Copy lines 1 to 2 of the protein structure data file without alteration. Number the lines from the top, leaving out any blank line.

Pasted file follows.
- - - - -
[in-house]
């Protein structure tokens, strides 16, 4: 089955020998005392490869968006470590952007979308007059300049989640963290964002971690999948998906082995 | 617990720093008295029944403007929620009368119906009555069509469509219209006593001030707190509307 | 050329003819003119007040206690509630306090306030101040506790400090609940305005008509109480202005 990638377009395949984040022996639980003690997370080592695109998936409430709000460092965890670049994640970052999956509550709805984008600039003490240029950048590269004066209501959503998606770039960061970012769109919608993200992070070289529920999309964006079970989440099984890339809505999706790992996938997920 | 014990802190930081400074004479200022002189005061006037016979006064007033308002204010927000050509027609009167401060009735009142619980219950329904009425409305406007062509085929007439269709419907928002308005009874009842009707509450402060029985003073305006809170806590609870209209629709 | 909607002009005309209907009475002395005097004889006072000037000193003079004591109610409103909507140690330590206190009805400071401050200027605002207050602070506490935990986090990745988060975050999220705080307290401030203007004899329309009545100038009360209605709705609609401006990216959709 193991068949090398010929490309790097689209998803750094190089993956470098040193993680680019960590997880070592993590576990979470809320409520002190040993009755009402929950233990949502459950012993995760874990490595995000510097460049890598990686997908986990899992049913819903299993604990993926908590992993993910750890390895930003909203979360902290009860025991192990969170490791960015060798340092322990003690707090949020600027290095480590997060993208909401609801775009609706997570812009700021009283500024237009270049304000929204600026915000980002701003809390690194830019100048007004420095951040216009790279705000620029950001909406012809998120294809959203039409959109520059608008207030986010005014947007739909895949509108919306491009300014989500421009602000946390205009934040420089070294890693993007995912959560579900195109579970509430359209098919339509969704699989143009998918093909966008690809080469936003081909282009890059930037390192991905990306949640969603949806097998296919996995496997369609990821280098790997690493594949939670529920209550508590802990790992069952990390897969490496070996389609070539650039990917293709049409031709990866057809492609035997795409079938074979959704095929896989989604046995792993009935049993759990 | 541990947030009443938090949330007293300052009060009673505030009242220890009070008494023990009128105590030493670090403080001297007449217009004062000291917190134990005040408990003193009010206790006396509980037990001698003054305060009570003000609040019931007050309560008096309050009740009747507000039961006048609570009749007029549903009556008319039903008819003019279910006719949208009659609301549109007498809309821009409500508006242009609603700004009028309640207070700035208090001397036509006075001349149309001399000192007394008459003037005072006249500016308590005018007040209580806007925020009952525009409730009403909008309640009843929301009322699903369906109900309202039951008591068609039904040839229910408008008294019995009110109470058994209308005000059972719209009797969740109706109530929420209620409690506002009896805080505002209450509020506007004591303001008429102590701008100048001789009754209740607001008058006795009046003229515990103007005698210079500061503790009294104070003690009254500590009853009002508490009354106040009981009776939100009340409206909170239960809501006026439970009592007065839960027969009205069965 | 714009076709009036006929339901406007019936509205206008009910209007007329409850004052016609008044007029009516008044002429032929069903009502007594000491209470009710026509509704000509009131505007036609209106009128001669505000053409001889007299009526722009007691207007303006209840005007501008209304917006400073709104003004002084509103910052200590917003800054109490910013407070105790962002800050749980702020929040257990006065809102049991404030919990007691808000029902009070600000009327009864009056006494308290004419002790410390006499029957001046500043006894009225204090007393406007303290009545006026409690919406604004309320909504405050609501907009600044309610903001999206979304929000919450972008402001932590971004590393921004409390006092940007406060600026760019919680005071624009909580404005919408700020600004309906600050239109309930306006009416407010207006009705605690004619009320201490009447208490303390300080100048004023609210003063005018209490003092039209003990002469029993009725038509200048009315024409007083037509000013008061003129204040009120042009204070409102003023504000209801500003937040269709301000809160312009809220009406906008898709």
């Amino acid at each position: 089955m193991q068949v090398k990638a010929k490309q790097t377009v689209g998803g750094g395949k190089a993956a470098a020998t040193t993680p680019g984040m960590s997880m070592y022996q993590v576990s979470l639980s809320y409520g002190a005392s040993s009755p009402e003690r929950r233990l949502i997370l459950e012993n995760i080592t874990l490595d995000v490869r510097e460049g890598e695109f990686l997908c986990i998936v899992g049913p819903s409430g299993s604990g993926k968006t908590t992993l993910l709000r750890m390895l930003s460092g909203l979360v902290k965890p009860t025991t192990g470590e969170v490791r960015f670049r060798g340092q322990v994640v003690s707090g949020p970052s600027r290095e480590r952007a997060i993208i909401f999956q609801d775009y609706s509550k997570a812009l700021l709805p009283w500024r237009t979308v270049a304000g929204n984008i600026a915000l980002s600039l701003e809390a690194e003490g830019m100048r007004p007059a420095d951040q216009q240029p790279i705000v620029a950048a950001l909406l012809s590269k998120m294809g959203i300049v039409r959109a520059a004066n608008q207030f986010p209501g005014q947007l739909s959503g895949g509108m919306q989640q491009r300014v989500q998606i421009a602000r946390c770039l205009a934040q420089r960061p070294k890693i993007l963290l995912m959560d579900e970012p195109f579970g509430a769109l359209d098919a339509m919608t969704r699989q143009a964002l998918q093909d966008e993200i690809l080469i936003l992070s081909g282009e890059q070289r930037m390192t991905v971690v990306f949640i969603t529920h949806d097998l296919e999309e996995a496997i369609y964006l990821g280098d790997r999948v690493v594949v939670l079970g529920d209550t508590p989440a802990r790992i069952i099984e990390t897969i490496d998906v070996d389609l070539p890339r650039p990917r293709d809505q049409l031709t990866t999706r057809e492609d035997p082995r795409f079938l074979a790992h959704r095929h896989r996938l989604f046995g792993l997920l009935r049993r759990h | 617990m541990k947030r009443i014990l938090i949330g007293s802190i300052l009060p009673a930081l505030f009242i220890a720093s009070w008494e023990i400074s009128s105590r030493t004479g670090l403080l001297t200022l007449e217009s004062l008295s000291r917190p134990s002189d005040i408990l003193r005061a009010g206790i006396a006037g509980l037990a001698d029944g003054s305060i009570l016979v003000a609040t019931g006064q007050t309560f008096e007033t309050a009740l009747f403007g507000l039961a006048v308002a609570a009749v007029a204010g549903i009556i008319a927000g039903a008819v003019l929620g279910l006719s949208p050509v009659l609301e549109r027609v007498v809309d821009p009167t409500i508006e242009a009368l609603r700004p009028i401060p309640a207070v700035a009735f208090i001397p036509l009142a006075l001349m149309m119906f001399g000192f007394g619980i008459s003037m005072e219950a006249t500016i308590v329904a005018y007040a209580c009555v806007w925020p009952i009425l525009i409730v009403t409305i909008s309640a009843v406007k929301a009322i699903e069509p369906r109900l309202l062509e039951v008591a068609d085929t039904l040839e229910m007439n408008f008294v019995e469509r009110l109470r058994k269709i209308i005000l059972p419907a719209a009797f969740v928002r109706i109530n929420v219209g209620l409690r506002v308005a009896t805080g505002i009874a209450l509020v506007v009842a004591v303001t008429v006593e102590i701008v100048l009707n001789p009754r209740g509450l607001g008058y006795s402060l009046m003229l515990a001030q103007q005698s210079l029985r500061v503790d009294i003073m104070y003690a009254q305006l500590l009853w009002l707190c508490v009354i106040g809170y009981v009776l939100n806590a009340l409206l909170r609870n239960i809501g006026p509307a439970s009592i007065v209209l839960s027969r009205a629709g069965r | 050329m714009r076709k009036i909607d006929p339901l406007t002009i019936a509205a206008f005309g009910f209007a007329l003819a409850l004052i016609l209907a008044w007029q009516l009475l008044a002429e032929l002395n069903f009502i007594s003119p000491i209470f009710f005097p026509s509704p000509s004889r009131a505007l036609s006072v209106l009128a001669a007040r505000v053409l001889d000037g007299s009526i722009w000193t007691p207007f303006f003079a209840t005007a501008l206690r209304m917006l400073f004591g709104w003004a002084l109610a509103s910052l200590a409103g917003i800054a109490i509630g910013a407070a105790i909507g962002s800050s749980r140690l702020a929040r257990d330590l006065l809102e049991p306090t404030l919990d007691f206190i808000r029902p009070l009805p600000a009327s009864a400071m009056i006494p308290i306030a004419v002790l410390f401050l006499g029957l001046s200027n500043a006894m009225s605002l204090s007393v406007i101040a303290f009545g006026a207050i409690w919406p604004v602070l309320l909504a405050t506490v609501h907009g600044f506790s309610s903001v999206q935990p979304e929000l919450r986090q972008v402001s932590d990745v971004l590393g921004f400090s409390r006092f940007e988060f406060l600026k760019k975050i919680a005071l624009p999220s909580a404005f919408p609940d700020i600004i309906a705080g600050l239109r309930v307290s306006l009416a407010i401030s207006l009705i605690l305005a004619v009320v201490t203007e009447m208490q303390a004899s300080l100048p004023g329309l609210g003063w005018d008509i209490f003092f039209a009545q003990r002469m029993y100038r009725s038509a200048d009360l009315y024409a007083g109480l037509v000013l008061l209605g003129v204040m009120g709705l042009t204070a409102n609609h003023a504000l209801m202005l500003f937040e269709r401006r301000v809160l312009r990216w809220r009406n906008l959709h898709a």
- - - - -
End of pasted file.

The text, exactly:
[in-house]
């Protein structure tokens, strides 16, 4: 089955020998005392490869968006470590952007979308007059300049989640963290964002971690999948998906082995 | 617990720093008295029944403007929620009368119906009555069509469509219209006593001030707190509307 | 050329003819003119007040206690509630306090306030101040506790400090609940305005008509109480202005 990638377009395949984040022996639980003690997370080592695109998936409430709000460092965890670049994640970052999956509550709805984008600039003490240029950048590269004066209501959503998606770039960061970012769109919608993200992070070289529920999309964006079970989440099984890339809505999706790992996938997920 | 014990802190930081400074004479200022002189005061006037016979006064007033308002204010927000050509027609009167401060009735009142619980219950329904009425409305406007062509085929007439269709419907928002308005009874009842009707509450402060029985003073305006809170806590609870209209629709 | 909607002009005309209907009475002395005097004889006072000037000193003079004591109610409103909507140690330590206190009805400071401050200027605002207050602070506490935990986090990745988060975050999220705080307290401030203007004899329309009545100038009360209605709705609609401006990216959709 193991068949090398010929490309790097689209998803750094190089993956470098040193993680680019960590997880070592993590576990979470809320409520002190040993009755009402929950233990949502459950012993995760874990490595995000510097460049890598990686997908986990899992049913819903299993604990993926908590992993993910750890390895930003909203979360902290009860025991192990969170490791960015060798340092322990003690707090949020600027290095480590997060993208909401609801775009609706997570812009700021009283500024237009270049304000929204600026915000980002701003809390690194830019100048007004420095951040216009790279705000620029950001909406012809998120294809959203039409959109520059608008207030986010005014947007739909895949509108919306491009300014989500421009602000946390205009934040420089070294890693993007995912959560579900195109579970509430359209098919339509969704699989143009998918093909966008690809080469936003081909282009890059930037390192991905990306949640969603949806097998296919996995496997369609990821280098790997690493594949939670529920209550508590802990790992069952990390897969490496070996389609070539650039990917293709049409031709990866057809492609035997795409079938074979959704095929896989989604046995792993009935049993759990 | 541990947030009443938090949330007293300052009060009673505030009242220890009070008494023990009128105590030493670090403080001297007449217009004062000291917190134990005040408990003193009010206790006396509980037990001698003054305060009570003000609040019931007050309560008096309050009740009747507000039961006048609570009749007029549903009556008319039903008819003019279910006719949208009659609301549109007498809309821009409500508006242009609603700004009028309640207070700035208090001397036509006075001349149309001399000192007394008459003037005072006249500016308590005018007040209580806007925020009952525009409730009403909008309640009843929301009322699903369906109900309202039951008591068609039904040839229910408008008294019995009110109470058994209308005000059972719209009797969740109706109530929420209620409690506002009896805080505002209450509020506007004591303001008429102590701008100048001789009754209740607001008058006795009046003229515990103007005698210079500061503790009294104070003690009254500590009853009002508490009354106040009981009776939100009340409206909170239960809501006026439970009592007065839960027969009205069965 | 714009076709009036006929339901406007019936509205206008009910209007007329409850004052016609008044007029009516008044002429032929069903009502007594000491209470009710026509509704000509009131505007036609209106009128001669505000053409001889007299009526722009007691207007303006209840005007501008209304917006400073709104003004002084509103910052200590917003800054109490910013407070105790962002800050749980702020929040257990006065809102049991404030919990007691808000029902009070600000009327009864009056006494308290004419002790410390006499029957001046500043006894009225204090007393406007303290009545006026409690919406604004309320909504405050609501907009600044309610903001999206979304929000919450972008402001932590971004590393921004409390006092940007406060600026760019919680005071624009909580404005919408700020600004309906600050239109309930306006009416407010207006009705605690004619009320201490009447208490303390300080100048004023609210003063005018209490003092039209003990002469029993009725038509200048009315024409007083037509000013008061003129204040009120042009204070409102003023504000209801500003937040269709301000809160312009809220009406906008898709």